How can this be right? This is our language so how can you copy right it to a product? This means that the copyright holders can sue you if the words are used without permission! What a mad world we live in!
A decision by the Intellectual Property Office to allow the words "Welsh cake", "cariad" and "hiraeth" to be trademarked has been described as "astonishing". The terms have been registered by a candlemaker called Fizzy Foam Ltd in Bridgend, which owns the Handmade Welsh Candle brand.
The company has trademarked "cariad", which means "love" in Welsh, and "hiraeth", which means "longing for home". The decision means that other businesses with similar products are prevented from using the same terms and has angered other candlemakers.
Speaking on BBC Radio Wales Breakfast, Amanda James of the Gweni candle-making business in Bridgend, who had the word "cariad" on her candle range, described the decision as "completely ridiculous". She said: "I'm in contact with a number of fellow candle-making businesses and I know that two are looking to put revocation applications on these terms.
"I will more than likely do the same because I also have a range that uses the term 'cariad' and according to this trademark that Fizzy Foam has, according to them I won't be able to use it. So I will always apply for revocation with that particular term."
She added: "I would have to bin them because I certainly don't want to go to court for it. I don't think I should be in the position to bin the range. I think the word 'cariad' is evocative, I think the word 'cariad' is an everyday word, I think 'cariad' is a word we use all the time. I don't see why I should bin the range, but I won't have a choice. Because of that, obviously, it will have a financial implication on my business."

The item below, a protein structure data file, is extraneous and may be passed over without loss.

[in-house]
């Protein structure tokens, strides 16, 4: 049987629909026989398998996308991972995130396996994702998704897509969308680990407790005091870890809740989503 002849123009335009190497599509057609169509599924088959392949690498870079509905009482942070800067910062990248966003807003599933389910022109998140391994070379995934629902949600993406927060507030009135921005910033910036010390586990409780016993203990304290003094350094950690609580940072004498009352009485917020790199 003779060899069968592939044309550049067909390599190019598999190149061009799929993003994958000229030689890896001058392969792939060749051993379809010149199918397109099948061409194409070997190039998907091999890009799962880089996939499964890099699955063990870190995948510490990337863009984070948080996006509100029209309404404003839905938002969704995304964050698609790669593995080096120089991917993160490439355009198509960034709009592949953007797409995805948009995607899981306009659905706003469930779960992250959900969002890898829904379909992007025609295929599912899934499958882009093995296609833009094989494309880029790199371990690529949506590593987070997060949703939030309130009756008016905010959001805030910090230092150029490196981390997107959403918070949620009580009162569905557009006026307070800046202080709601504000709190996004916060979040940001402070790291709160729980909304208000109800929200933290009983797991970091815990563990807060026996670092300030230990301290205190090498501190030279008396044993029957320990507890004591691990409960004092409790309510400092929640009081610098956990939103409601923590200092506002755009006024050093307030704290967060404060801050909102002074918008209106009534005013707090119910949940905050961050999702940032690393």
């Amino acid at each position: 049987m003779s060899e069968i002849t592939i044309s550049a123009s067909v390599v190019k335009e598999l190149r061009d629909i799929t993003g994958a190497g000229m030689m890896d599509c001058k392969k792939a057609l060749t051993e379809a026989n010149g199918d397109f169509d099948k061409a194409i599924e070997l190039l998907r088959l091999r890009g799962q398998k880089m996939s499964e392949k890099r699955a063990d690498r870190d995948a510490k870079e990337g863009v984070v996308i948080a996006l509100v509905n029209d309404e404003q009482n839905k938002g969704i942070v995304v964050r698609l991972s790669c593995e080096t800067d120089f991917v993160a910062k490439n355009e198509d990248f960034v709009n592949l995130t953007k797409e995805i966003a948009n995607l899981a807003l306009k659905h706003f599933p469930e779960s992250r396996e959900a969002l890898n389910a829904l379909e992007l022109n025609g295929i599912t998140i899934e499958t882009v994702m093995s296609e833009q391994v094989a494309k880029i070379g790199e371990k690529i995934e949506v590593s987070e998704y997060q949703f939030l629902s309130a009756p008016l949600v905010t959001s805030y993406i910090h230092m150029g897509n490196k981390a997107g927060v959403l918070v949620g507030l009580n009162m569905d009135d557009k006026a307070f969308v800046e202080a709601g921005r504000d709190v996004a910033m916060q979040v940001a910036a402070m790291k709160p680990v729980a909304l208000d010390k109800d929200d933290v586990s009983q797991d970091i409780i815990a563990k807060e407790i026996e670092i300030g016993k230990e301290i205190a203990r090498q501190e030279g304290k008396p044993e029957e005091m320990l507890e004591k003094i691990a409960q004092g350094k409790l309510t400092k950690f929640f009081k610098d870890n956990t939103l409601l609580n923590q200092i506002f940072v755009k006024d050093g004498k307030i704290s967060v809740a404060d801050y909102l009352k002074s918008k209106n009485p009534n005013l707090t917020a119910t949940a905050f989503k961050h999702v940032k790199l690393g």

When asked what the words meant to her, the businesswoman added: "I don't think these words should belong to anybody. I don't think they should be somebody's intellectual property. They are everyday words in our Welsh language - they are beyond the scope of the Intellectual Property Office I would argue. Where does it stop?
"We will then have the trademark on words such as 'mam' or 'dad', 'thank you' and 'diolch' - all of these celebratory terms we use from day to day. Where does it end? There must have been someone half asleep at the Intellectual Property Office when this was passed quite frankly because it's absolutely astonishing that these words now belong in the candle business to this particular company in Bridgend and nobody else can use them. It's completely ridiculous.
"I think it's something that is going to be more and more of a problem. You have to look for trademarked words and you certainly have to be a bit more mindful of what you are doing when you are naming a new candle.
"I think that it is astonishing really that we have come to this quite frankly, I know that I don't have a candle range with the word 'hiraeth' but I know it was certainly something that I was thinking of doing. And I know that this particular company has Welsh cake, cariad, and hiraeth, but they've also got Welsh gold - Aur Cymru, so there is another term there as well, which they've sort of taken ownership of.
"It will certainly make me think twice about the names that I use and also it'll make me think twice about trademarking the names that I have got that I've created myself, which aren't in everyday use."
Intellectual property lawyer Jonty Gordon, from Amgen Law, also expressed his shock that the request for a trademark had been granted. During the radio show, he said: "I am surprised that they have been successful in their application. The Intellectual Property Office has repeatedly refused to register descriptive words of this nature when there is a potential link or contextual link between the word and the products.
"I've previously advised and made applications for similar words, and they have been rejected. I think there is certainly a case for the Intellectual Property Office to have their policy reviewed because this is a mistake and it has slipped through. I also think that these trademarks are open to challenge by producers of these products, who already have it or already use that mark on their products. I think they would have a separate case for prior art as it were, but I think they have a very strong case in seeking a review and potentially challenging the validity of this trademark."
Fizzy Foam Ltd has declined to comment.
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